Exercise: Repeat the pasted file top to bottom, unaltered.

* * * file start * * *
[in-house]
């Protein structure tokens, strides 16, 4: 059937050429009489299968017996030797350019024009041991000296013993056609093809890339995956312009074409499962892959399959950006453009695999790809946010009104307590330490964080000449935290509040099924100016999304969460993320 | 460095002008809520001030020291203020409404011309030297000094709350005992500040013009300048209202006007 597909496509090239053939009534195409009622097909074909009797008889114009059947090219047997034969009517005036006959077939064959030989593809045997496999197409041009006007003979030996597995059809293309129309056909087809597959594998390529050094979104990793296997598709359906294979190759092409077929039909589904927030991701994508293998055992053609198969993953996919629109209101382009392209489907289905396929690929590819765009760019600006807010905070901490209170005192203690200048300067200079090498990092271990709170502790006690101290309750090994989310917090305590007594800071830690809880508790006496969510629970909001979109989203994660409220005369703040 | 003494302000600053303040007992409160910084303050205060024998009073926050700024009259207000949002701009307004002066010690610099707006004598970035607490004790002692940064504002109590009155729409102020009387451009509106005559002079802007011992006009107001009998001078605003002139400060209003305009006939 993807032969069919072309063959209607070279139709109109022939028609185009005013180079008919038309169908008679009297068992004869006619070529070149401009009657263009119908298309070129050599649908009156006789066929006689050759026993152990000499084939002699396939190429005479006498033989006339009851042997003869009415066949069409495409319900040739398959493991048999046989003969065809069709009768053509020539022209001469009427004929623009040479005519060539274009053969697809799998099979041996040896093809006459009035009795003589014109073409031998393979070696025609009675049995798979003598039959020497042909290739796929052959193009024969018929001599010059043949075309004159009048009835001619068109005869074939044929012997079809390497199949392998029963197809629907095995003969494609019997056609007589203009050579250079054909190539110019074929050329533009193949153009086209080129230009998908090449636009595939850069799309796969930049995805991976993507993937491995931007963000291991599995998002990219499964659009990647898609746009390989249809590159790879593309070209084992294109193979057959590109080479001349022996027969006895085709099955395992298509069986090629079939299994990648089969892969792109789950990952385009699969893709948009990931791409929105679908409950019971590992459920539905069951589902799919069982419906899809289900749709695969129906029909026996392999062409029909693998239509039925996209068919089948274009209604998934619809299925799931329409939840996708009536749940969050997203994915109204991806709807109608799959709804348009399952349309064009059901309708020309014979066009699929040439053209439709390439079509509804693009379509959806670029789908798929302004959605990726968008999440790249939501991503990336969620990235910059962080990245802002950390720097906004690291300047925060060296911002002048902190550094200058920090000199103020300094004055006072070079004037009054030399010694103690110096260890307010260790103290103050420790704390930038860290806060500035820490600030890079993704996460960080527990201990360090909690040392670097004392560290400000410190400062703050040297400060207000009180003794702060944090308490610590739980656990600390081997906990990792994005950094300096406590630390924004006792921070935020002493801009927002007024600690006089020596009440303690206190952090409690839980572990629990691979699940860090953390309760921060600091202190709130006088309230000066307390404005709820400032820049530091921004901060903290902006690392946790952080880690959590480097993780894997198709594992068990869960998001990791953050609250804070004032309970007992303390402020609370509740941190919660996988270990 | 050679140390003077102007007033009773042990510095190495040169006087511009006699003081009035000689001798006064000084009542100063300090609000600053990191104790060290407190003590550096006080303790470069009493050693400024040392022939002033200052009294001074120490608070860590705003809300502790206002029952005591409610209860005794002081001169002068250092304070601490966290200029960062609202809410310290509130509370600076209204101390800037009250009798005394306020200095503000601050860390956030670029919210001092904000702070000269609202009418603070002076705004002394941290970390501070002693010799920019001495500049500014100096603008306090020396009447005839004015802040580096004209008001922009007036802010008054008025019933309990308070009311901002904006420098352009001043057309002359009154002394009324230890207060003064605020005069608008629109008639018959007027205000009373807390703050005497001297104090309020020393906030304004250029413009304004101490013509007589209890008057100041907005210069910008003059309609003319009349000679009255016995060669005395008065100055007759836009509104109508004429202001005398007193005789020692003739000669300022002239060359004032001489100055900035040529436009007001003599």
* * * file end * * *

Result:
[in-house]
């Protein structure tokens, strides 16, 4: 059937050429009489299968017996030797350019024009041991000296013993056609093809890339995956312009074409499962892959399959950006453009695999790809946010009104307590330490964080000449935290509040099924100016999304969460993320 | 460095002008809520001030020291203020409404011309030297000094709350005992500040013009300048209202006007 597909496509090239053939009534195409009622097909074909009797008889114009059947090219047997034969009517005036006959077939064959030989593809045997496999197409041009006007003979030996597995059809293309129309056909087809597959594998390529050094979104990793296997598709359906294979190759092409077929039909589904927030991701994508293998055992053609198969993953996919629109209101382009392209489907289905396929690929590819765009760019600006807010905070901490209170005192203690200048300067200079090498990092271990709170502790006690101290309750090994989310917090305590007594800071830690809880508790006496969510629970909001979109989203994660409220005369703040 | 003494302000600053303040007992409160910084303050205060024998009073926050700024009259207000949002701009307004002066010690610099707006004598970035607490004790002692940064504002109590009155729409102020009387451009509106005559002079802007011992006009107001009998001078605003002139400060209003305009006939 993807032969069919072309063959209607070279139709109109022939028609185009005013180079008919038309169908008679009297068992004869006619070529070149401009009657263009119908298309070129050599649908009156006789066929006689050759026993152990000499084939002699396939190429005479006498033989006339009851042997003869009415066949069409495409319900040739398959493991048999046989003969065809069709009768053509020539022209001469009427004929623009040479005519060539274009053969697809799998099979041996040896093809006459009035009795003589014109073409031998393979070696025609009675049995798979003598039959020497042909290739796929052959193009024969018929001599010059043949075309004159009048009835001619068109005869074939044929012997079809390497199949392998029963197809629907095995003969494609019997056609007589203009050579250079054909190539110019074929050329533009193949153009086209080129230009998908090449636009595939850069799309796969930049995805991976993507993937491995931007963000291991599995998002990219499964659009990647898609746009390989249809590159790879593309070209084992294109193979057959590109080479001349022996027969006895085709099955395992298509069986090629079939299994990648089969892969792109789950990952385009699969893709948009990931791409929105679908409950019971590992459920539905069951589902799919069982419906899809289900749709695969129906029909026996392999062409029909693998239509039925996209068919089948274009209604998934619809299925799931329409939840996708009536749940969050997203994915109204991806709807109608799959709804348009399952349309064009059901309708020309014979066009699929040439053209439709390439079509509804693009379509959806670029789908798929302004959605990726968008999440790249939501991503990336969620990235910059962080990245802002950390720097906004690291300047925060060296911002002048902190550094200058920090000199103020300094004055006072070079004037009054030399010694103690110096260890307010260790103290103050420790704390930038860290806060500035820490600030890079993704996460960080527990201990360090909690040392670097004392560290400000410190400062703050040297400060207000009180003794702060944090308490610590739980656990600390081997906990990792994005950094300096406590630390924004006792921070935020002493801009927002007024600690006089020596009440303690206190952090409690839980572990629990691979699940860090953390309760921060600091202190709130006088309230000066307390404005709820400032820049530091921004901060903290902006690392946790952080880690959590480097993780894997198709594992068990869960998001990791953050609250804070004032309970007992303390402020609370509740941190919660996988270990 | 050679140390003077102007007033009773042990510095190495040169006087511009006699003081009035000689001798006064000084009542100063300090609000600053990191104790060290407190003590550096006080303790470069009493050693400024040392022939002033200052009294001074120490608070860590705003809300502790206002029952005591409610209860005794002081001169002068250092304070601490966290200029960062609202809410310290509130509370600076209204101390800037009250009798005394306020200095503000601050860390956030670029919210001092904000702070000269609202009418603070002076705004002394941290970390501070002693010799920019001495500049500014100096603008306090020396009447005839004015802040580096004209008001922009007036802010008054008025019933309990308070009311901002904006420098352009001043057309002359009154002394009324230890207060003064605020005069608008629109008639018959007027205000009373807390703050005497001297104090309020020393906030304004250029413009304004101490013509007589209890008057100041907005210069910008003059309609003319009349000679009255016995060669005395008065100055007759836009509104109508004429202001005398007193005789020692003739000669300022002239060359004032001489100055900035040529436009007001003599």